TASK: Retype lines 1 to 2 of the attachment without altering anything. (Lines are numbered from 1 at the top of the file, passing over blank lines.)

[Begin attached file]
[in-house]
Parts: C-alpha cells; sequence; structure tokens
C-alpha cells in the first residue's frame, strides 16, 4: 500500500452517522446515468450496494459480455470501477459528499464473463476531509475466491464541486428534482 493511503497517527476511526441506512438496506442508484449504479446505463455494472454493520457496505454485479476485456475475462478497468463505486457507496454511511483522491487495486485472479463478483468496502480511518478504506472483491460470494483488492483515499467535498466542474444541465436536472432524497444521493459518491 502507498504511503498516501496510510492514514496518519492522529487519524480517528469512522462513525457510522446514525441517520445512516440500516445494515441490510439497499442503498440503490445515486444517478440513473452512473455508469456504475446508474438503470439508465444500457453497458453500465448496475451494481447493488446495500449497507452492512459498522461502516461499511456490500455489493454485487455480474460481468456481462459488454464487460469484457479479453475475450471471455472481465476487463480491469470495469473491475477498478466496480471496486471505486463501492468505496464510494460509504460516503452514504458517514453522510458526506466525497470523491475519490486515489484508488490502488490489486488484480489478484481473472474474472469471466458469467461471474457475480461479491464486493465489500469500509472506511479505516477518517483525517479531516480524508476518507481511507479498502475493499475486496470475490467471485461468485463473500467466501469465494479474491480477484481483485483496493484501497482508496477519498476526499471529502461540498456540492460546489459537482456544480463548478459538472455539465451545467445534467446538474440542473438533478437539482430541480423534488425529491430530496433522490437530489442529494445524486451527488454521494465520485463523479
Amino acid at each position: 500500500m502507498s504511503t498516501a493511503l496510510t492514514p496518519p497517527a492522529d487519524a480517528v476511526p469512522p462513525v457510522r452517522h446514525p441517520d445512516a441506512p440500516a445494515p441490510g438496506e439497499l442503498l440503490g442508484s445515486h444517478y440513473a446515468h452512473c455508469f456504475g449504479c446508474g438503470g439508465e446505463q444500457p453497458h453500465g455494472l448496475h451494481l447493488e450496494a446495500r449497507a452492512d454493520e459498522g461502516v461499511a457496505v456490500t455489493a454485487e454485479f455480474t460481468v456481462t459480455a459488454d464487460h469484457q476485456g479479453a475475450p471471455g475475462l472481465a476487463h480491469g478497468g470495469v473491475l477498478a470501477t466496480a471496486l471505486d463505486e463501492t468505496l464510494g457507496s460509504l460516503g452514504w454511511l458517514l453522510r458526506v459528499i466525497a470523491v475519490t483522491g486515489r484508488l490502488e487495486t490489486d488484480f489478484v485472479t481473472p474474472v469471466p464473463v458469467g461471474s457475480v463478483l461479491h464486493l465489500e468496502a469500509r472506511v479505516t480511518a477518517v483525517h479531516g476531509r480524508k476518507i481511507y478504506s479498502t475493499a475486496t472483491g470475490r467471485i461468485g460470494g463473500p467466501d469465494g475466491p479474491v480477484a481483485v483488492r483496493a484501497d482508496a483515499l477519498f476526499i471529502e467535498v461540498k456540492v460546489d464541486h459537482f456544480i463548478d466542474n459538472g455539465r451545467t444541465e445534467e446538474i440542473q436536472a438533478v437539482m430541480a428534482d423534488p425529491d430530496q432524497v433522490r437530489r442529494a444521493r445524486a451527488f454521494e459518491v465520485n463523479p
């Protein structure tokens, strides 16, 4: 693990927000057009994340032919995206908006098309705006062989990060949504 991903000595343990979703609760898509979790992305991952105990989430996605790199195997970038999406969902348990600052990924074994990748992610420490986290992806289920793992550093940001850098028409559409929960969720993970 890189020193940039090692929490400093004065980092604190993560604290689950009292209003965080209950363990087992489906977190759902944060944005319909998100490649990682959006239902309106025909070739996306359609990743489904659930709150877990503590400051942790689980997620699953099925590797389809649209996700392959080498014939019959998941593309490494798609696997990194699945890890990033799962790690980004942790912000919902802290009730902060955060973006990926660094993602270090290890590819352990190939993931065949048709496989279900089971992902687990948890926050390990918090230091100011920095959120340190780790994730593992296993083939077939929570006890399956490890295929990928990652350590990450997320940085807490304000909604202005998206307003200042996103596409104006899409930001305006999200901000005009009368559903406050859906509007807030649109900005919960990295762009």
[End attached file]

[in-house]
Parts: C-alpha cells; sequence; structure tokens